About a month ago, I signed up for a car2go account. So far I’ve used it twice already and I’ve been pretty happy with the experience.
In the case I miss the last SkyTrain home, the car2go would be a cheaper option than taking a taxi, and more time-efficient than waiting for the Night Bus. (It’s roughly $10 for a 20-minute car2go trip from downtown to Richmond, versus a $35 taxi ride. The earliest Night Bus gets me home around 3am).
I share cars with my parents, so in the rare case that they need the cars, I wanted to have a backup just in case. Since there’s no significant monthly fee, it would not hurt to keep the account just for the times that I need to use it. (There is a $2 annual fee though, but that’s pretty reasonable).
It’s the only car-sharing service to service Richmond (albeit only at Kwantlen University, but I live close by).
car2go does not require you to return the car to its original location—it’s a one-way service, which is perfect for my night-time trips.
Coming from driving 20+ year old minivans, the Smart car was comparatively very zippy, and reminded me of driving a go-kart. The accelerating and braking were quite sensitive, but that was not too difficult to get used to.
In case you’re interested in joining, if you get a referral code from someone you know, you can signup for free. (Send me a direct message on Twitter @DennisTT if you don’t know anyone with car2go).
I can’t believe it’s September already. The weather is starting to become cool and wet, days are becoming shorter, marking the end of what has been an incredible summer (and year to date). It’s been a while since I’ve written here, so with the changing season I thought I’d share a bit of an update of 2016 so far.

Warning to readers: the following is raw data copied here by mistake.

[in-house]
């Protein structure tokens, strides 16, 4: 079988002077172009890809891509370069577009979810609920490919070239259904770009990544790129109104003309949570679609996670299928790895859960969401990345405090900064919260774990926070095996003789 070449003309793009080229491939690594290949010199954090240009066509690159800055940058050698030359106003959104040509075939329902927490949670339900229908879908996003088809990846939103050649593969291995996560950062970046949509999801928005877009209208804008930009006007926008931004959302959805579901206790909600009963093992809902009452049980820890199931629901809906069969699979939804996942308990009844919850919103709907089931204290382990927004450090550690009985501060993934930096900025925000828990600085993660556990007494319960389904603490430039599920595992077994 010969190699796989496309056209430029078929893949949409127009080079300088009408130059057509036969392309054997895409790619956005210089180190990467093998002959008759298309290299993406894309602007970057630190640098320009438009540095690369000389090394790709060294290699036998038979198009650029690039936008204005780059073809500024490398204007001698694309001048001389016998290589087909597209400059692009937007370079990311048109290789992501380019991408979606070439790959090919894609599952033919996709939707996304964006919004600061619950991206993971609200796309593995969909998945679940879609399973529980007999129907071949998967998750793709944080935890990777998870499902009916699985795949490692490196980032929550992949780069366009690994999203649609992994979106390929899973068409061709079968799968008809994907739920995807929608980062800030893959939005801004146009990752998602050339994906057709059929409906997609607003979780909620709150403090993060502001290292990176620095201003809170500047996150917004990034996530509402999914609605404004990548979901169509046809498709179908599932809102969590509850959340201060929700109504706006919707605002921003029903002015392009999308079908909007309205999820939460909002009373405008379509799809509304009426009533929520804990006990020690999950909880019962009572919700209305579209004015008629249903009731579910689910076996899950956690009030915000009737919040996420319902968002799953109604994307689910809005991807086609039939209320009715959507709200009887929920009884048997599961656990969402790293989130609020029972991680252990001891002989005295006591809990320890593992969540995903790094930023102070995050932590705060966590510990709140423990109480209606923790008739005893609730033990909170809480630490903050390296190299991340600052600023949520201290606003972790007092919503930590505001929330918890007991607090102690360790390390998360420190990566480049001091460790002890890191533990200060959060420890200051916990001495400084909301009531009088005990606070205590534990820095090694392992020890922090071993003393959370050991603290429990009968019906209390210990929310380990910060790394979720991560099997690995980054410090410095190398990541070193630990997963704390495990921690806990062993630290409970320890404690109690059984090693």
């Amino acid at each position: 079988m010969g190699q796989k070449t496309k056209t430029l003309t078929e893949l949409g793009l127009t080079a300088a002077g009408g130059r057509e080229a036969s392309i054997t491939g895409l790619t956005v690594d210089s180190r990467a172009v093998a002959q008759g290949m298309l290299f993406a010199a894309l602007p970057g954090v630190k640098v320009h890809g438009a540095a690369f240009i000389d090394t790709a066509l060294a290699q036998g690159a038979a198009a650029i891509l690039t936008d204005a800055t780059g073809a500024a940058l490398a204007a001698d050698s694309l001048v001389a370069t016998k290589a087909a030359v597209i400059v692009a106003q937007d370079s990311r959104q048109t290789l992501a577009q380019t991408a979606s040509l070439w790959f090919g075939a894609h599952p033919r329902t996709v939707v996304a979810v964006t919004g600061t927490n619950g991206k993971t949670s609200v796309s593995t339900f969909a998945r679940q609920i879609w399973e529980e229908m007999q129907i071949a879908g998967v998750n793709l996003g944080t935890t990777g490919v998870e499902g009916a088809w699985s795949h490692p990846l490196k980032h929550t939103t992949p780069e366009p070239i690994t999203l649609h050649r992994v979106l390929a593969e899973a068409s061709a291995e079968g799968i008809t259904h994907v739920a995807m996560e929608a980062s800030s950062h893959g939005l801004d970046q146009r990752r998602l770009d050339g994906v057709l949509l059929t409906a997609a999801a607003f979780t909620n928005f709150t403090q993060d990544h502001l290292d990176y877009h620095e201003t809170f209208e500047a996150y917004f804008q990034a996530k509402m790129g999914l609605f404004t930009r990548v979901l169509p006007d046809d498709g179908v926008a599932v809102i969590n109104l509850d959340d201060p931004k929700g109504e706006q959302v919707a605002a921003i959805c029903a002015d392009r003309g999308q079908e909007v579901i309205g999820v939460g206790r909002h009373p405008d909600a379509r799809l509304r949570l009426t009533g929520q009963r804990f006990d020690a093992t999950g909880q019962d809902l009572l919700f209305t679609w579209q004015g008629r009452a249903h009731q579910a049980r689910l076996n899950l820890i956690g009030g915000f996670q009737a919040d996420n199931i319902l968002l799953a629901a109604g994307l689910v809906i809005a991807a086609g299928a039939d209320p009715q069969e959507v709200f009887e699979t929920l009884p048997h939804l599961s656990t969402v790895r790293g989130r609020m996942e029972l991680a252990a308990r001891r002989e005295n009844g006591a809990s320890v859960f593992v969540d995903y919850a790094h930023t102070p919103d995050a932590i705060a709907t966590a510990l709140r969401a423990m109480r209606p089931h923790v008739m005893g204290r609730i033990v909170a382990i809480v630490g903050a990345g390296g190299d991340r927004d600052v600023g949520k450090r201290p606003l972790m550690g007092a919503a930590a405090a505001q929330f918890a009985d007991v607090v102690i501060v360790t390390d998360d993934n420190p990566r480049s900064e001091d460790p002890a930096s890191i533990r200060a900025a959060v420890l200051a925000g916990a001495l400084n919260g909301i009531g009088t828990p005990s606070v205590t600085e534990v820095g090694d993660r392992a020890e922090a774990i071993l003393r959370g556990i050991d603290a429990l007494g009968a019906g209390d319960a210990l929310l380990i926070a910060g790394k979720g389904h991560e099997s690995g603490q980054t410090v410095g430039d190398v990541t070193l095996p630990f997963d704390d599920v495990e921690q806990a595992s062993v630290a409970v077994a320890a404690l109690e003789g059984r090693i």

I commute from Richmond to Downtown Vancouver every day for work. Normally I take the Canada Line, which is a quick and reliable way to and from work. As much as I like trains, some days it just seems boring; after all, the majority of the ride is underground.
So I tasked myself to find five different ways to get to work (potentially one for each day of the week), if I wanted to take a break from the Canada Line. Let’s assume we’re commuting from Richmond Centre to Waterfront. Obviously we’re not optimizing for travel time.
Option 1: 403, 480, 44
A nice ride to UBC then along 4th Avenue, Burrard Street Bridge downtown. If you’re lucky, you can complete this entire route on articulated buses.
Option 2: 407, 22
I’d probably consider this one the most unscenic one, but it only involves one transfer and is a bus-only route. Probably a good one for napping.
Option 3: 430, Expo/Millennium Line
An express bus to Metrotown, then a ride on the SkyTrain downtown. If you’re extremely lucky, you may find a seat at the front of the SkyTrain.
Option 4: 410, Expo/Millennium Line
Kind of the same as the previous option except this one includes a highway run along Highway 91, but no express through the city. This has a longer SkyTrain ride too, which also includes passing the SkyTrain yard.
Option 5: 407, 480, 17, 50